I’m also in the process of setting up a new Tablet.  I feel like I’m in Star Trek.

Barron is the owner, editor, and principal author at The Minuteman, a competitive shooter, and staff member for Boomershoot. Even in his free time he’s merging his love and knowledge of computers and technology with his love of firearms.

He has a BS in electrical engineering from Washington State University. Immediately after college he went into work on embedded software and hardware for use in critical infrastructure. This included cryptographic communications equipment as well as command and control devices that were using that communications equipment. Since then he’s worked on just about everything ranging from toys, phones, other critical infrastructure, and even desktop applications. Doing everything from hardware system design, to software architecture, to actually writing software that makes your athletic band do it’s thing.

How to destroy your Op-Sec…

It appears a member of the Taliban has provided a perfect illustration on how to destroy your operational security.

In a Dilbert-esque faux pax, a Taliban spokesperson sent out a routine email last week with one notable difference. He publicly CC’d the names of everyone on his mailing list.

Oops, there’s no way to unsend it either.  Might I suggest a listserv to save you from future embarrassment.  Then again, it’s not that I mind you just unzipped your fly to the whole world.

Technology can be a wonderful and dangerous thing depending which side of the line you’re on.

Barron is the owner, editor, and principal author at The Minuteman, a competitive shooter, and staff member for Boomershoot. Even in his free time he’s merging his love and knowledge of computers and technology with his love of firearms.

He has a BS in electrical engineering from Washington State University. Immediately after college he went into work on embedded software and hardware for use in critical infrastructure. This included cryptographic communications equipment as well as command and control devices that were using that communications equipment. Since then he’s worked on just about everything ranging from toys, phones, other critical infrastructure, and even desktop applications. Doing everything from hardware system design, to software architecture, to actually writing software that makes your athletic band do it’s thing.

Yeah, That’s Always the Solution

Yes, read that title with a serious sense of sarcasm because unsurprisingly we have the following.

Some officials are calling for the U.S. military to take over the managerial structure of the Long Island Power Authority until power is restored on Long Island, where more than a quarter million homes and businesses are still in the dark after Sandy and a snowstorm.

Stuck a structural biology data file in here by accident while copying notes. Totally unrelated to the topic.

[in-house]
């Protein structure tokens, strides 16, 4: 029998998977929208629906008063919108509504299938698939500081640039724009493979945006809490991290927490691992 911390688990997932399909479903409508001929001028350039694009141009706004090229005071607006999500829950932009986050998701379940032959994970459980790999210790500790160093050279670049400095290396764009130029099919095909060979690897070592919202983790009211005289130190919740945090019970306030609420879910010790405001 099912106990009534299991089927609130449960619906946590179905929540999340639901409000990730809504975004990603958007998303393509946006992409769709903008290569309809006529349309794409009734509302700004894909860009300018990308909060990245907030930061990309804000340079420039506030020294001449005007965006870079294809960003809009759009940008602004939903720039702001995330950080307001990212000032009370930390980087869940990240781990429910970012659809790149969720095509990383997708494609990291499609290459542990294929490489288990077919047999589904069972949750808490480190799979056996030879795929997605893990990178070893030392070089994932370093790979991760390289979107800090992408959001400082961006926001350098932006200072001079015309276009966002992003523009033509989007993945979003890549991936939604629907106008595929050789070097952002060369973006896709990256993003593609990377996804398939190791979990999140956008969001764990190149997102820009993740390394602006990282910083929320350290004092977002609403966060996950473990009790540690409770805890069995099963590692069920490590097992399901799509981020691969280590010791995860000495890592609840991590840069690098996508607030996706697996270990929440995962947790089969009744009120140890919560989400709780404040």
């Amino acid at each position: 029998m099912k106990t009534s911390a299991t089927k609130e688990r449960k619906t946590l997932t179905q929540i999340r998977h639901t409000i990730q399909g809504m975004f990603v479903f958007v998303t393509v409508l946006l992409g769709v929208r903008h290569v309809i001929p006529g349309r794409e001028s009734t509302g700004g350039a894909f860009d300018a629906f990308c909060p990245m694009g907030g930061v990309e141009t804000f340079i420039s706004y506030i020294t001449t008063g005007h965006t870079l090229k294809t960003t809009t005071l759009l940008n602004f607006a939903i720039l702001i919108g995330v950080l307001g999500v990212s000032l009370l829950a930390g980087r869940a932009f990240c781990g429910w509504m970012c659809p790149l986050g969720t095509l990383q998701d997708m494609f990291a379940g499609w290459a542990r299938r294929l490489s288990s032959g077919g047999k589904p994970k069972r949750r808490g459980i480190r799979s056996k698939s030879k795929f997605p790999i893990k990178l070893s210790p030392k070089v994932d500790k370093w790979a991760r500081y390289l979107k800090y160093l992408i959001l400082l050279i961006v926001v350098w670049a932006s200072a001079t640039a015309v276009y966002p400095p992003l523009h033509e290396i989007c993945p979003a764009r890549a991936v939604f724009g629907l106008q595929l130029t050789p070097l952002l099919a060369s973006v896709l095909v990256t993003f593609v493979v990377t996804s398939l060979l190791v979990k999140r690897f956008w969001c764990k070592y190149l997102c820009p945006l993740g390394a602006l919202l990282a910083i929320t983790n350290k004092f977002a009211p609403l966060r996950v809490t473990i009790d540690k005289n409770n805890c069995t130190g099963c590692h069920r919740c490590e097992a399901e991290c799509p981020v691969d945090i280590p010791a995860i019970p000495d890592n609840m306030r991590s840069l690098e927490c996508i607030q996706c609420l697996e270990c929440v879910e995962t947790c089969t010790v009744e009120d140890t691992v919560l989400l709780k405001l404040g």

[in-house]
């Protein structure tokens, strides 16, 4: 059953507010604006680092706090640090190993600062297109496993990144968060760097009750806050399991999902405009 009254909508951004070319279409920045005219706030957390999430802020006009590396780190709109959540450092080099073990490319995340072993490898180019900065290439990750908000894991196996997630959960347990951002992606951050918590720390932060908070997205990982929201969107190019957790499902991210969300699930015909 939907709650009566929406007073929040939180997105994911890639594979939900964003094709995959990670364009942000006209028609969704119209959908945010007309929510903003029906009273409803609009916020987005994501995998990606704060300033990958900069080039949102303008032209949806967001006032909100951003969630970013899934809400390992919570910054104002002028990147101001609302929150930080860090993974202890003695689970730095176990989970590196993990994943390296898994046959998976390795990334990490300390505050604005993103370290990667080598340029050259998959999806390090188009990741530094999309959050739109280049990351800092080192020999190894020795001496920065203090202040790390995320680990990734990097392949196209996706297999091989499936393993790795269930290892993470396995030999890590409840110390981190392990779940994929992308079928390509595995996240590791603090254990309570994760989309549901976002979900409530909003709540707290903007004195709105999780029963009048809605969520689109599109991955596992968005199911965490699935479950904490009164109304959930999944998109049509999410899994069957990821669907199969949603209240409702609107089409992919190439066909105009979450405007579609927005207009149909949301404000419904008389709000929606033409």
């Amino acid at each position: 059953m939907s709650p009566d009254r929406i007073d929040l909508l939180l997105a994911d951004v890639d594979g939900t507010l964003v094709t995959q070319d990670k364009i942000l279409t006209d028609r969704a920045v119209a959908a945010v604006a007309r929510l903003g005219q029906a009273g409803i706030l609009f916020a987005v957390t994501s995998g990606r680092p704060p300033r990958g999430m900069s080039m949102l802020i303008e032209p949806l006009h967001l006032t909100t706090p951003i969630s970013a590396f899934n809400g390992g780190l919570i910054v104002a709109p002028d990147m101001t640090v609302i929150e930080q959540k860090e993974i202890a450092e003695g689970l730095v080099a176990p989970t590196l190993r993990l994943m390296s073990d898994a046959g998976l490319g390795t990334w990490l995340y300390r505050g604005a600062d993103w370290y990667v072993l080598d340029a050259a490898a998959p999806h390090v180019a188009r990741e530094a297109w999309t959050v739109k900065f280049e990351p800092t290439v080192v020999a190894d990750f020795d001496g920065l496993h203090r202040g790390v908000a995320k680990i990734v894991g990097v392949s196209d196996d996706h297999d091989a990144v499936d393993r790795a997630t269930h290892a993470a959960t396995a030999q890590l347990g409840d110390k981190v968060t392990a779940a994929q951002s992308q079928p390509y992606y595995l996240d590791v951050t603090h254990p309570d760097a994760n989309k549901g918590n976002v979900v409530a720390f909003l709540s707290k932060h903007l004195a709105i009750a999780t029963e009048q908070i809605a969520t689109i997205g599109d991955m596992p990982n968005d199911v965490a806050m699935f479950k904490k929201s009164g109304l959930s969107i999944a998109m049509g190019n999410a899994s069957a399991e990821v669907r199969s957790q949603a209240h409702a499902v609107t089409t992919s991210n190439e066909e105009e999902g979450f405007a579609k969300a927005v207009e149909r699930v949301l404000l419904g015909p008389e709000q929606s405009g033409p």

Because fighting a war is so close to restoring and rebuilding the electric power system?  Don’t get me wrong, I have the utmost respect for the military, but there is nothing to indicate they have the skills or abilities necessary to fix this problem.

Now it must be noted that the Navy does have a few men who actually do know something about the power system and distribution, but they also focus on it being aboard ship, with a smaller system with redundancy designed to survive casualties.  Others would look at the military and say, “Well the military has to supply power to their bases.”  Well even the military is lacking the people and skills to do that now days.

By September 30, 2003, most of the over two thousand utility systems owned and operated by the Military Departments are to be privatized. See DoD Reform Initiative Directive #49. Utility systems include systems: (1) for the generation and supply of electric power; (2) for the supply of natural gas; (3) for the transmission of telecommunications; (4) for the treatment or supply of water; (5) for the collection or treatment of wastewater; and (6) for the generation or supply of steam, hot water, and chilled water.

So what exactly would involving the government in the power restoration process do other than create an additional layer of bureaucratic red tape to go through?

There was a considerable amount of damage and it is very serious and not simple.  Many lines that have been repaired remain out of service because there isn’t enough power feeding in to support the line currently.  Not to mention the fact that there has also been damage to the natural gas system and other areas will not have power restored until the gas problems are fixed.

As I said previously:

So what we have is a bunch of distribution points that were/are full of water, need to be drained, the equipment cleaned, checked, maintained, and replaced possibly in some instances.  All of this must be done before re-energizing that circuit.

That takes time, it doesn’t happen overnight, and given the fact that salt water, metal, and electricity is involved  you better do it right.  If you don’t it will be more likely to fail in the future.

Does it suck being out of power?  Yes it does and anyone who thinks a utility doesn’t care about it’s customers being out of power, specifically a significant amount, doesn’t have a brain between their ears.  Each day service is down is a day of lost revenue.  Figure how many people there are, not to mention commercial customers, and then think about how much they’re loosing overall.

Yet again a group of people are screaming the government will magically solve the problem.  Most of those same people actually don’t have a clue about what’s actually going on.

Barron is the owner, editor, and principal author at The Minuteman, a competitive shooter, and staff member for Boomershoot. Even in his free time he’s merging his love and knowledge of computers and technology with his love of firearms.

He has a BS in electrical engineering from Washington State University. Immediately after college he went into work on embedded software and hardware for use in critical infrastructure. This included cryptographic communications equipment as well as command and control devices that were using that communications equipment. Since then he’s worked on just about everything ranging from toys, phones, other critical infrastructure, and even desktop applications. Doing everything from hardware system design, to software architecture, to actually writing software that makes your athletic band do it’s thing.